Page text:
From 2011 to 2013, a man named Ross Ulbricht ran an underground website known asSilk Road. The site was rife with illegal trade that encompassed everything from illicit drugs to black market weapons. The FBI discovered the enterprise, and in October 2013, tracked down Ulbricht and arrested him on numerous charges.
This February, a federal jury found him guilty of all seven counts related to the Silk Road operation.
A new kind of marketplace
Reading like a Hollywood thriller, the story of Silk Road captured media attention coast to coast when news broke about the black market enterprise.
It used the dark corners of the internet, initially shielded from law enforcement and accessible only by those in the know, to offer up marijuana, cocaine, LSD, heroin, ecstasy and more in a whole new kind of illegal trade: an underground online marketplace. To conceal payments and prevent paper trails, users had to submit encrypted digital currency (bitcoins) in exchange for their illegal purchases. Their payments were then held in escrow until transactions were complete. From an operations standpoint, Silk Road was highly functioning enterprise.
For more than two years, Ross Ulbricht (who went under the pseudonym Dread Pirate Roberts) managed the site unbeknownst to law officials. But his shadowy operation wouldn’t stay anonymous for long. In October 2013, the FBI shut down Silk Road and arrested Ulbricht.
The darkest side of a black market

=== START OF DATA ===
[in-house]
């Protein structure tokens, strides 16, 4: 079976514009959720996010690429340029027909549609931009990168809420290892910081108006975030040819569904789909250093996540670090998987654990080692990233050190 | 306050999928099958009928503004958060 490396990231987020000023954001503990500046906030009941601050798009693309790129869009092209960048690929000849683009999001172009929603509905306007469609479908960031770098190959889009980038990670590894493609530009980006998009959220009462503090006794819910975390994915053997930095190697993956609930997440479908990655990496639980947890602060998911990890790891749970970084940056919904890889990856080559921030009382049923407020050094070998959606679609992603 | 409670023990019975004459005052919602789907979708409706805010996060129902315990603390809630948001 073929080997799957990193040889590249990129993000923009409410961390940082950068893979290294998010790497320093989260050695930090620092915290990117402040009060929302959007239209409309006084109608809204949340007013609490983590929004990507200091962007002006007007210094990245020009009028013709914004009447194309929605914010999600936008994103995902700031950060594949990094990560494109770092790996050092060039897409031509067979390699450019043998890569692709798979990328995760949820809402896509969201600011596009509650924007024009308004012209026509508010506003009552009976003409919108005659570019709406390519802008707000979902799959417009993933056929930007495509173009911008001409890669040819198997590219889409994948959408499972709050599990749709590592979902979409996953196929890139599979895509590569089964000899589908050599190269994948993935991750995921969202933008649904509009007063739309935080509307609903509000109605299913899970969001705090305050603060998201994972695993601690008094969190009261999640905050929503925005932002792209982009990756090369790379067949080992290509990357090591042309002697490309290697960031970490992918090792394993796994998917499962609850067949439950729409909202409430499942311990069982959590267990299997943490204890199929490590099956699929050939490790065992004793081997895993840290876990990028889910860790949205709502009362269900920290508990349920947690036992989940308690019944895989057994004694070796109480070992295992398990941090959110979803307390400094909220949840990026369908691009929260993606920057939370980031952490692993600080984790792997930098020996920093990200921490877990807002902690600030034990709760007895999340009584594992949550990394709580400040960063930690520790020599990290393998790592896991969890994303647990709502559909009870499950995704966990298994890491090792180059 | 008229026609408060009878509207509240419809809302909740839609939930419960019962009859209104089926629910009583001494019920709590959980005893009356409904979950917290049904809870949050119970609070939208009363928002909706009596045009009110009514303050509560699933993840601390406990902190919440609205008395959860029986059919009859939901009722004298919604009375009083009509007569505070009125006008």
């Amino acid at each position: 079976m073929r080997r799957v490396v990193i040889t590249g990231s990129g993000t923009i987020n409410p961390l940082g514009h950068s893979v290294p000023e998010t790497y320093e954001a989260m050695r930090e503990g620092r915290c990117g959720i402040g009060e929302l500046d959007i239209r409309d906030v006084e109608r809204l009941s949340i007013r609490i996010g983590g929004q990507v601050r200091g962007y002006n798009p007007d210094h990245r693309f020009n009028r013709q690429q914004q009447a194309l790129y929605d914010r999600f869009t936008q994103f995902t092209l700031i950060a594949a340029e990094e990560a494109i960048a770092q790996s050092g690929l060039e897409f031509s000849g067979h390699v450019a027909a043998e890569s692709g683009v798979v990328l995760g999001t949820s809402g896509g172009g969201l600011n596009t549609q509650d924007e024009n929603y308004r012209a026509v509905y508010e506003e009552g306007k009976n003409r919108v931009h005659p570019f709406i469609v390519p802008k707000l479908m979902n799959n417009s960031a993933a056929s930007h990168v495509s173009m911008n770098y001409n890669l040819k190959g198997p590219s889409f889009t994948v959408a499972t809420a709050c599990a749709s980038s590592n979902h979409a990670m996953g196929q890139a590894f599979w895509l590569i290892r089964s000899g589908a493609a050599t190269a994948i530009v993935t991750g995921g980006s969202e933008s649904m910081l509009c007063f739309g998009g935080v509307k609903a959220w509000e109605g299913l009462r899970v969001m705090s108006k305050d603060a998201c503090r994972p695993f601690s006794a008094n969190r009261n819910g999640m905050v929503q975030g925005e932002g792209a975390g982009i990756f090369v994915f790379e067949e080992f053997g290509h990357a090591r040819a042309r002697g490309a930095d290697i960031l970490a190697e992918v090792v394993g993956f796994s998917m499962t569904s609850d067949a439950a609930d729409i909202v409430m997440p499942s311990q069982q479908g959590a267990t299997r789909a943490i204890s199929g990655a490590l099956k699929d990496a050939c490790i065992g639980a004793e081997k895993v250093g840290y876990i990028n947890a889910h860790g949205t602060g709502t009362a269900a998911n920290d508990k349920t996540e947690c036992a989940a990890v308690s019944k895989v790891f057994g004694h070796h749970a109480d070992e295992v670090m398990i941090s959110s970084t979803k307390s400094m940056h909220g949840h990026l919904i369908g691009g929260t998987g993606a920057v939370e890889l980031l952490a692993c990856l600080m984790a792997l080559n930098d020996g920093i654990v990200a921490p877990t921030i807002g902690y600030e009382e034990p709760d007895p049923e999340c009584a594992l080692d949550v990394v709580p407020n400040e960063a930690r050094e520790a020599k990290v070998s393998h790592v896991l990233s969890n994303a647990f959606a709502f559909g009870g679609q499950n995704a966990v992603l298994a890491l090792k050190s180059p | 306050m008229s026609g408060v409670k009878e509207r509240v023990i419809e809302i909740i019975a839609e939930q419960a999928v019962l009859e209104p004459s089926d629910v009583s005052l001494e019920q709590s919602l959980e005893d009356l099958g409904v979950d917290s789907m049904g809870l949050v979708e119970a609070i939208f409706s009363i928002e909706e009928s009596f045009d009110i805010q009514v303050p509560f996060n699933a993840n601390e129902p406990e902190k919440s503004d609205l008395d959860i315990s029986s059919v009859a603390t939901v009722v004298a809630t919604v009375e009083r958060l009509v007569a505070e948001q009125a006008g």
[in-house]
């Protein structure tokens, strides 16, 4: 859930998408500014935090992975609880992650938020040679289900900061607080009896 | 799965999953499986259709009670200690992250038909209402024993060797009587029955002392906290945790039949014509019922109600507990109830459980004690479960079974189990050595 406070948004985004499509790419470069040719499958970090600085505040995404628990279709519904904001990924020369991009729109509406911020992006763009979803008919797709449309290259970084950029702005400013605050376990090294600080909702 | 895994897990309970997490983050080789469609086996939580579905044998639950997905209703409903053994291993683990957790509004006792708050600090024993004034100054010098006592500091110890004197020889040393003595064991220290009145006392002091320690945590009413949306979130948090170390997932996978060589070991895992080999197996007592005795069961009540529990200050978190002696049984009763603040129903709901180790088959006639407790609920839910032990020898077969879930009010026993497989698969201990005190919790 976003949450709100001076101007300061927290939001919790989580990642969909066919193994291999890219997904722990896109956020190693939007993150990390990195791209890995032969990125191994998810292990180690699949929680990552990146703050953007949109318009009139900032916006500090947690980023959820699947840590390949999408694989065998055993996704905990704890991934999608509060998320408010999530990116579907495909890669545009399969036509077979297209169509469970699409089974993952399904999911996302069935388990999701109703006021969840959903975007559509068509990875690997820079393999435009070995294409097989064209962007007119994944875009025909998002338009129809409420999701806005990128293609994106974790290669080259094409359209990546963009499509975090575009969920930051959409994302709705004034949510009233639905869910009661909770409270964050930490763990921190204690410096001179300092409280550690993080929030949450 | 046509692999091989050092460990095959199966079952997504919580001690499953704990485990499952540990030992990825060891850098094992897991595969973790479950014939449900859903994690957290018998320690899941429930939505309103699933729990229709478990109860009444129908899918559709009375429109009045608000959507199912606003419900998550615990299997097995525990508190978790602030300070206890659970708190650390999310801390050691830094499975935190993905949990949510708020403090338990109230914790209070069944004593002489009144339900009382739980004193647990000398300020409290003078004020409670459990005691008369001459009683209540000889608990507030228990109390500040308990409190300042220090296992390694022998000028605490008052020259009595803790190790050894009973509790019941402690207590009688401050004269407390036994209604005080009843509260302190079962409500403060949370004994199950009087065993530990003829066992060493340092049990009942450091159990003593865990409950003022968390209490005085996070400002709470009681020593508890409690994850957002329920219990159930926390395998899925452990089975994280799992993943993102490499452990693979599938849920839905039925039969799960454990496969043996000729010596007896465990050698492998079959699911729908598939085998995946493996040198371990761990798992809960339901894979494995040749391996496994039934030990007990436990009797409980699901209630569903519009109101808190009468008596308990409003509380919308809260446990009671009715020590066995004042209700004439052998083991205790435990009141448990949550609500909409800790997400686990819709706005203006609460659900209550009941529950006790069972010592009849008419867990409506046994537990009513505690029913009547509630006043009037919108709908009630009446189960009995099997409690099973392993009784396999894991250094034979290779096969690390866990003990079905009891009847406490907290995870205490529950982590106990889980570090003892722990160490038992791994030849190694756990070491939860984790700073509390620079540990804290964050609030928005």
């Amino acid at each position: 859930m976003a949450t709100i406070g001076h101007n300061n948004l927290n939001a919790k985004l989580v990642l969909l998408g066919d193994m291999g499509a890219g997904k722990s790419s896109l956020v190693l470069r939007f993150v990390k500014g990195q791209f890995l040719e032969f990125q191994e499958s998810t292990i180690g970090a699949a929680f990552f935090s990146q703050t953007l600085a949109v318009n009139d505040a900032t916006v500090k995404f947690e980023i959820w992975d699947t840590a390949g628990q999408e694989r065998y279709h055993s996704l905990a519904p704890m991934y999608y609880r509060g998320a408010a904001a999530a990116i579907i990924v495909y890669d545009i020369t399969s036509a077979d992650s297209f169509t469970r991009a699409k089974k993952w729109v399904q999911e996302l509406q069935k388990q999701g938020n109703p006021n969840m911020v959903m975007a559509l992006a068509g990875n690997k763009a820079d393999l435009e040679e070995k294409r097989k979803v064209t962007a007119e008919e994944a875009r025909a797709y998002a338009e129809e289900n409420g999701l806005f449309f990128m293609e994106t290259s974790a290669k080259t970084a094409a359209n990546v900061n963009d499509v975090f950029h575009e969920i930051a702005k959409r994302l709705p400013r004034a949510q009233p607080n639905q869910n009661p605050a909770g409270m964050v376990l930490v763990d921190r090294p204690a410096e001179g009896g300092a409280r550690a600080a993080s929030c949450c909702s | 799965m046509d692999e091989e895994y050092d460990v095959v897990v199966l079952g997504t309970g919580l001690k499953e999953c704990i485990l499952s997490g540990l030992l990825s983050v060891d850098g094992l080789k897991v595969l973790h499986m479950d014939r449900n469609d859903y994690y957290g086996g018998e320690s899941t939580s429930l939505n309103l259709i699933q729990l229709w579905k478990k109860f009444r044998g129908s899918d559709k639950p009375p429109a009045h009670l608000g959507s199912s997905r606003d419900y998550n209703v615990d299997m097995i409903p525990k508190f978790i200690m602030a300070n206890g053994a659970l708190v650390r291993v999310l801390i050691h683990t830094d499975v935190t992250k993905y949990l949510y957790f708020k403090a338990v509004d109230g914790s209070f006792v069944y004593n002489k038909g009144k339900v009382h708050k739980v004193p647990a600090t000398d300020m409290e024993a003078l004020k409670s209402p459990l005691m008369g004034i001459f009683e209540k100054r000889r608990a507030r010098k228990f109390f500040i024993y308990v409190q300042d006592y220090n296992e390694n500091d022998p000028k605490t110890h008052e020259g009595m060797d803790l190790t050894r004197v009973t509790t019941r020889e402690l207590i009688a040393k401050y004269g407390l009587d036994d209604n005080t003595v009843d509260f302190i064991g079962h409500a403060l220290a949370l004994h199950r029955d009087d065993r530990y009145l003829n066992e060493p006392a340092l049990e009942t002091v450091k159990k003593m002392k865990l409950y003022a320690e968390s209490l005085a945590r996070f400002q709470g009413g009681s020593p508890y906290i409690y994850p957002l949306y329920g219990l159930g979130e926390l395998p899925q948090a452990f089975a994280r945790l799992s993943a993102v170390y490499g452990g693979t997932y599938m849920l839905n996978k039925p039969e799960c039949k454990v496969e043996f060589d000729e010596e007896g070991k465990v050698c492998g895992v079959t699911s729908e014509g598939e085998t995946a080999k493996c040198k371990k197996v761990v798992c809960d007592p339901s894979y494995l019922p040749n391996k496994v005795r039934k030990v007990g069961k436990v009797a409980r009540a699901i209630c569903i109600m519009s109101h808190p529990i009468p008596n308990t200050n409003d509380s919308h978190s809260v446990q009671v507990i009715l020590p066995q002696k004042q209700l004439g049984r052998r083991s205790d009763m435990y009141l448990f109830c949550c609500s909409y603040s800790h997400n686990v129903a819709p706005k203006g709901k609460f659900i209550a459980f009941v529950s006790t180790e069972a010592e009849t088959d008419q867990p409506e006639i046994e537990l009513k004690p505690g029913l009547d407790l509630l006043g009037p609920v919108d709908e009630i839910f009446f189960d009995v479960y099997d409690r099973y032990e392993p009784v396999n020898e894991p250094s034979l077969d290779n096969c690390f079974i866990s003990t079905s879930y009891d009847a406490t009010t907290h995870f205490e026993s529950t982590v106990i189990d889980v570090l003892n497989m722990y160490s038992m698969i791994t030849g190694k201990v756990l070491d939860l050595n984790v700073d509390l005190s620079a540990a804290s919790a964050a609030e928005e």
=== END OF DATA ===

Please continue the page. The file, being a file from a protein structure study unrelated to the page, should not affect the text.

Early estimates suggested the site raked in some$1 billion before its takedown, though at Ulbricht’s trial, the prosecution’s evidence pointed to a figure closer to$200 million. Regardless of the actual number, the investigation proved that the marketplace transacted millions of illegal exchanges during the course of its existence, offering secret access and untraceable purchase patterns reminiscent of a spy movie.
According toThe New York Times, prosecutors painted Ross Ulbricht as the calculating creator of Silk Road. They introduced evidence not only of the drug and illegal trade operation itself, but also of his intent to hire hitmen(a story we featured last year) to murder people he viewed as threats to his business.
Jury says “guilty”
After hearing testimonies from both the defense and prosecution, the jury took just three and a half hours to decide that Ross Ulbricht was indeed guilty of all the charges brought against him.
His sentencing will take place on May 15.
Fascinating as the story may be, it’s important to recognize that Ulbricht and his Silk Road operation exploited drug addicts and relied on criminal activity for the purpose of gaining personal profits. When it all boiled down, he was not a do-good “pirate,” like his online namesake, nor was he a movie plot hero. He was a drug dealer, plain and simple.
Perhaps even worse, Ulbricht didn’t simply prey on the vulnerability of others to make money; he founded a marketplace that had a global reach, allowing networks of dealers to sell to customers (addicts) they could have never otherwise met.
Evidenced by Silk Road’s once-thriving global enterprise, addiction doesn’t lurk exclusively in inner cities and neighborhoods. It’s everywhere, and it’s literally a worldwide problem, from America to Afghanistan. Without addiction, Silk Road’s online marketplace could not have been viable
Silk Road was ultimately exposed for the seedy underground world it was and the jury decided Ulbricht should pay for his role in developing it. Unfortunately, the jury’s decision does little to help the addicts Silk Road supplied.
Despite its strongholds, addiction is a disease that can be overcome. If you are struggling with addiction to drugs or alcohol, or if you’re looking for help for a loved one who is, The Watershed has resources that can help you. Call our hotline 24/7: 1-800-861-1768.Tags: internet addiction, Internet Addicts, silk road